Schizotypal personality disorder: Epidemiology, pathogenesis, clinical manifestations, course, and diagnosis
- Daniel R Rosell, MD, PhD
Daniel R Rosell, MD, PhD
- Assistant Professor of Psychiatry
- Icahn School of Medicine at Mount Sinai
Schizotypal personality disorder is a chronic disorder with manifestations beginning in childhood and adolescence. Phenomenologic characteristics of the disorder include cognitive-perceptual problems (such as magical thinking or paranoia), oddness or disorganization, and interpersonal problems such as social anxiety and a lack of close friends.
Schizotypal personality disorder is under-recognized and understudied. Its lifetime prevalence in the general United States population has been estimated at just under 4 percent. The disorder is associated with significant disability, as well as a wide range of psychiatric comorbidities. Schizotypal personality disorder is challenging to treat.
This topic reviews the epidemiology, pathogenesis, clinical manifestations, course, and diagnosis of schizotypal personality disorder. Treatment of schizotypal personality disorder is reviewed separately. The clinical presentation and treatment of other personality disorders are also reviewed separately. Establishing and maintaining a therapeutic relationship in patients with personality disorders are also reviewed separately. (See "Borderline personality disorder: Epidemiology, clinical features, course, assessment, and diagnosis" and "Treatment of borderline personality disorder" and "Antisocial personality disorder: Epidemiology, clinical manifestations, course and diagnosis" and "Treatment of antisocial personality disorder" and "Narcissistic personality disorder: Epidemiology, pathogenesis, clinical manifestations, course, assessment, and diagnosis" and "Treatment of narcissistic personality disorder" and "Personality disorders" and "Approaches to the therapeutic relationship in patients with personality disorders".)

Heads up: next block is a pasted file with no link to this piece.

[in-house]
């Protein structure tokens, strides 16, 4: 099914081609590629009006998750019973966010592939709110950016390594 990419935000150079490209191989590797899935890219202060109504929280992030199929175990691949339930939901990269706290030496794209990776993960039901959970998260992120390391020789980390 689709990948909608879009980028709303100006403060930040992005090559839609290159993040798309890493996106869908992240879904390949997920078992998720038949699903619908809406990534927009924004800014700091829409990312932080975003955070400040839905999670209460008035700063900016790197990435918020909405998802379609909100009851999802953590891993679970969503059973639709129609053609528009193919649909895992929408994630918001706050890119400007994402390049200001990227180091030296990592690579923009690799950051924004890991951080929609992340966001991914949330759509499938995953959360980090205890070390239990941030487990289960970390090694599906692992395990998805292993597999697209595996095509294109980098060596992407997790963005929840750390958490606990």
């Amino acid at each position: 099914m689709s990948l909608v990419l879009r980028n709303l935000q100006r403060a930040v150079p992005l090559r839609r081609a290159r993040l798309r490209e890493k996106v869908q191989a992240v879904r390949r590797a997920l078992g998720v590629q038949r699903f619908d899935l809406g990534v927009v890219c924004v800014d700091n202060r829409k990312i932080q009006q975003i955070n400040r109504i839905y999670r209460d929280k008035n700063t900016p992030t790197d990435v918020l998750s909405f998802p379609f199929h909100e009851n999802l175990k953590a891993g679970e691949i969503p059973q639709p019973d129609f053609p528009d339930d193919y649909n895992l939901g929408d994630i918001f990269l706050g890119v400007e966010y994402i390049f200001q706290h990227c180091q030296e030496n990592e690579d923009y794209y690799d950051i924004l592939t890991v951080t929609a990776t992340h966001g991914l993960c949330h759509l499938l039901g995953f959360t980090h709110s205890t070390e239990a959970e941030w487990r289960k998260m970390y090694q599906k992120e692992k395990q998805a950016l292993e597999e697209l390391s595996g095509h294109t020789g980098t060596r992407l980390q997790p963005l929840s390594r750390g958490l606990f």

Not studied as extensively as many mental disorders, estimates of the prevalence of schizotypal personality disorder have ranged from less than 1 percent to nearly 4 percent:
●Based on face-to-face interviews of a nationally representative sample of 34,653 adults, the United States National Epidemiologic Survey of Alcohol and Related Disorders (NESARC) estimated the lifetime prevalence of schizotypal personality disorder to be 3.9 percent (4.2 percent in men and 3.7 percent women) .To continue reading this article, you must log in with your personal, hospital, or group practice subscription. For more information on subscription options, click below on the option that best describes you:
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